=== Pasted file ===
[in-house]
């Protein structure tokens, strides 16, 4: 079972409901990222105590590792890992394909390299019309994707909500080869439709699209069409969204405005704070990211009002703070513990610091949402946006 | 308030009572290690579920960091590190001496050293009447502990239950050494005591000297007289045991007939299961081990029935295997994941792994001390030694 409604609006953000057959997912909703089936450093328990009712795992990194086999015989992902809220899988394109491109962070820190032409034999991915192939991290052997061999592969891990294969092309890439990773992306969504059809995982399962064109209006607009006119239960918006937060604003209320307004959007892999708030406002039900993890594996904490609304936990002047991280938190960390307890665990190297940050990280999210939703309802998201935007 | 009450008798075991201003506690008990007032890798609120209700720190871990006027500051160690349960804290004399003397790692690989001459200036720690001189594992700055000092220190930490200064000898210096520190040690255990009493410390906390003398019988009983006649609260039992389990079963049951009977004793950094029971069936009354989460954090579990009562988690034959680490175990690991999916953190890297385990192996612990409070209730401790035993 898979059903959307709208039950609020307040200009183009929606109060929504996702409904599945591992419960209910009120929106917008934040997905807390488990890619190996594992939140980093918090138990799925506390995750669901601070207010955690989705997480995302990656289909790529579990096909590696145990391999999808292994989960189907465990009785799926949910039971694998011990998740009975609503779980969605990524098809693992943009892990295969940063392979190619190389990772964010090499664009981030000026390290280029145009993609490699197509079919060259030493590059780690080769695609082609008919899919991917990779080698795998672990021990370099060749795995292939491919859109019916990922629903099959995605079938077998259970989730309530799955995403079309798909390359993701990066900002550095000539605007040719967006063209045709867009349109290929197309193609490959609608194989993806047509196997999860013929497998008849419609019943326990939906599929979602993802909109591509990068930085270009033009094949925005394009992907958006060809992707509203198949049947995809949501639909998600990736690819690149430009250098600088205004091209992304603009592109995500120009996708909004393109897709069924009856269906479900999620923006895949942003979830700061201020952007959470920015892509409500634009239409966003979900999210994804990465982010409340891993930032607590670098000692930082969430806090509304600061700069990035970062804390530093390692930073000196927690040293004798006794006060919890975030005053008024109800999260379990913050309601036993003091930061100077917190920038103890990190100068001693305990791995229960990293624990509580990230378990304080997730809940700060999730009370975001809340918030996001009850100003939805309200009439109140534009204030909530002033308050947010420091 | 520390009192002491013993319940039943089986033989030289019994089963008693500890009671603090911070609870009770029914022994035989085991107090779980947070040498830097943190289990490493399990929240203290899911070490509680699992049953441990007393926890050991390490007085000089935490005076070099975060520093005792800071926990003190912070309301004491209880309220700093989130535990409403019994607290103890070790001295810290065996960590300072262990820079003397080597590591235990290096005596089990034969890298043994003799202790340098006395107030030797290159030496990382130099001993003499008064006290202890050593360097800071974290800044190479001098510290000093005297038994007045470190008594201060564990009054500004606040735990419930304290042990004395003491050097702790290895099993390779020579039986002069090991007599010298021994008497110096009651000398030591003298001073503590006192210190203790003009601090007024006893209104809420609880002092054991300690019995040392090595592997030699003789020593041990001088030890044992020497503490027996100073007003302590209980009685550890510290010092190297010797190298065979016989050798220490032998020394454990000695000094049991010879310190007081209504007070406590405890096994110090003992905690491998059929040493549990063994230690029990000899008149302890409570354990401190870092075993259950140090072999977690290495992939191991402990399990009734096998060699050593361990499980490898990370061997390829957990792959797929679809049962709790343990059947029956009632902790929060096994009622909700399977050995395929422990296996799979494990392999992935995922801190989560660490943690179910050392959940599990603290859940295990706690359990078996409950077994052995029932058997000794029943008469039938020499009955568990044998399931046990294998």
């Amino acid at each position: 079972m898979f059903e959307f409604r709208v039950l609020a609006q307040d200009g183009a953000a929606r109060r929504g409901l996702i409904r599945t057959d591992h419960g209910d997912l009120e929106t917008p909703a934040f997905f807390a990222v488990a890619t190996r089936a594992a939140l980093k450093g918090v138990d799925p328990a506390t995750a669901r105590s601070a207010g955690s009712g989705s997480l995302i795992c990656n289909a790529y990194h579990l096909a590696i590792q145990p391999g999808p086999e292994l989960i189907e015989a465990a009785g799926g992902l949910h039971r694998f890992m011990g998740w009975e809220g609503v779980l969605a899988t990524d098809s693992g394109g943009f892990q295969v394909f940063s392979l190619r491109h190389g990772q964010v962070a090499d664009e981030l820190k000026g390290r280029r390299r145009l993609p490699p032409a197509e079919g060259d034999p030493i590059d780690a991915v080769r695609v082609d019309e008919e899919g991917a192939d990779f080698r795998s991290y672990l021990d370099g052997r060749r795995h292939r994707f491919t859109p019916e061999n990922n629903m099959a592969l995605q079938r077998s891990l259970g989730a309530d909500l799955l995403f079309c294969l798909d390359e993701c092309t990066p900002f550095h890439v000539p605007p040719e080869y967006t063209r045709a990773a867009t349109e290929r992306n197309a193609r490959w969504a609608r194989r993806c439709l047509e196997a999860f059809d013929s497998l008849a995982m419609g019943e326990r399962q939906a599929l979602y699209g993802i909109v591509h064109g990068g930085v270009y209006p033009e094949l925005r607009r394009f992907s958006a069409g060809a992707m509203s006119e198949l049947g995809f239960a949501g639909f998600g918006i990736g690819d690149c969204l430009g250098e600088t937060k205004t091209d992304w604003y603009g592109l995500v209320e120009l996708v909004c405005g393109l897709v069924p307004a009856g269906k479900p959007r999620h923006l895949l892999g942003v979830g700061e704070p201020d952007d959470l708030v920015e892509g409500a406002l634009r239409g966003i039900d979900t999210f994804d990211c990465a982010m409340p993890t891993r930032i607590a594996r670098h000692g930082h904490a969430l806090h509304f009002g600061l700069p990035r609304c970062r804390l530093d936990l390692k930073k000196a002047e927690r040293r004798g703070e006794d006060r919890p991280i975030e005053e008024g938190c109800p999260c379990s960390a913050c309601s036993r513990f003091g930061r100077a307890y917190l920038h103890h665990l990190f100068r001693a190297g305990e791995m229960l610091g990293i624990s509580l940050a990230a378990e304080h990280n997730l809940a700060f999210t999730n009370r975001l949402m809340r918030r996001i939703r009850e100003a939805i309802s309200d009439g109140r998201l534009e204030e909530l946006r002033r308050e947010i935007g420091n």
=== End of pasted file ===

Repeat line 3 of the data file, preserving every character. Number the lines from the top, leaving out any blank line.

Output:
């Amino acid at each position: 079972m898979f059903e959307f409604r709208v039950l609020a609006q307040d200009g183009a953000a929606r109060r929504g409901l996702i409904r599945t057959d591992h419960g209910d997912l009120e929106t917008p909703a934040f997905f807390a990222v488990a890619t190996r089936a594992a939140l980093k450093g918090v138990d799925p328990a506390t995750a669901r105590s601070a207010g955690s009712g989705s997480l995302i795992c990656n289909a790529y990194h579990l096909a590696i590792q145990p391999g999808p086999e292994l989960i189907e015989a465990a009785g799926g992902l949910h039971r694998f890992m011990g998740w009975e809220g609503v779980l969605a899988t990524d098809s693992g394109g943009f892990q295969v394909f940063s392979l190619r491109h190389g990772q964010v962070a090499d664009e981030l820190k000026g390290r280029r390299r145009l993609p490699p032409a197509e079919g060259d034999p030493i590059d780690a991915v080769r695609v082609d019309e008919e899919g991917a192939d990779f080698r795998s991290y672990l021990d370099g052997r060749r795995h292939r994707f491919t859109p019916e061999n990922n629903m099959a592969l995605q079938r077998s891990l259970g989730a309530d909500l799955l995403f079309c294969l798909d390359e993701c092309t990066p900002f550095h890439v000539p605007p040719e080869y967006t063209r045709a990773a867009t349109e290929r992306n197309a193609r490959w969504a609608r194989r993806c439709l047509e196997a999860f059809d013929s497998l008849a995982m419609g019943e326990r399962q939906a599929l979602y699209g993802i909109v591509h064109g990068g930085v270009y209006p033009e094949l925005r607009r394009f992907s958006a069409g060809a992707m509203s006119e198949l049947g995809f239960a949501g639909f998600g918006i990736g690819d690149c969204l430009g250098e600088t937060k205004t091209d992304w604003y603009g592109l995500v209320e120009l996708v909004c405005g393109l897709v069924p307004a009856g269906k479900p959007r999620h923006l895949l892999g942003v979830g700061e704070p201020d952007d959470l708030v920015e892509g409500a406002l634009r239409g966003i039900d979900t999210f994804d990211c990465a982010m409340p993890t891993r930032i607590a594996r670098h000692g930082h904490a969430l806090h509304f009002g600061l700069p990035r609304c970062r804390l530093d936990l390692k930073k000196a002047e927690r040293r004798g703070e006794d006060r919890p991280i975030e005053e008024g938190c109800p999260c379990s960390a913050c309601s036993r513990f003091g930061r100077a307890y917190l920038h103890h665990l990190f100068r001693a190297g305990e791995m229960l610091g990293i624990s509580l940050a990230a378990e304080h990280n997730l809940a700060f999210t999730n009370r975001l949402m809340r918030r996001i939703r009850e100003a939805i309802s309200d009439g109140r998201l534009e204030e909530l946006r002033r308050e947010i935007g420091n």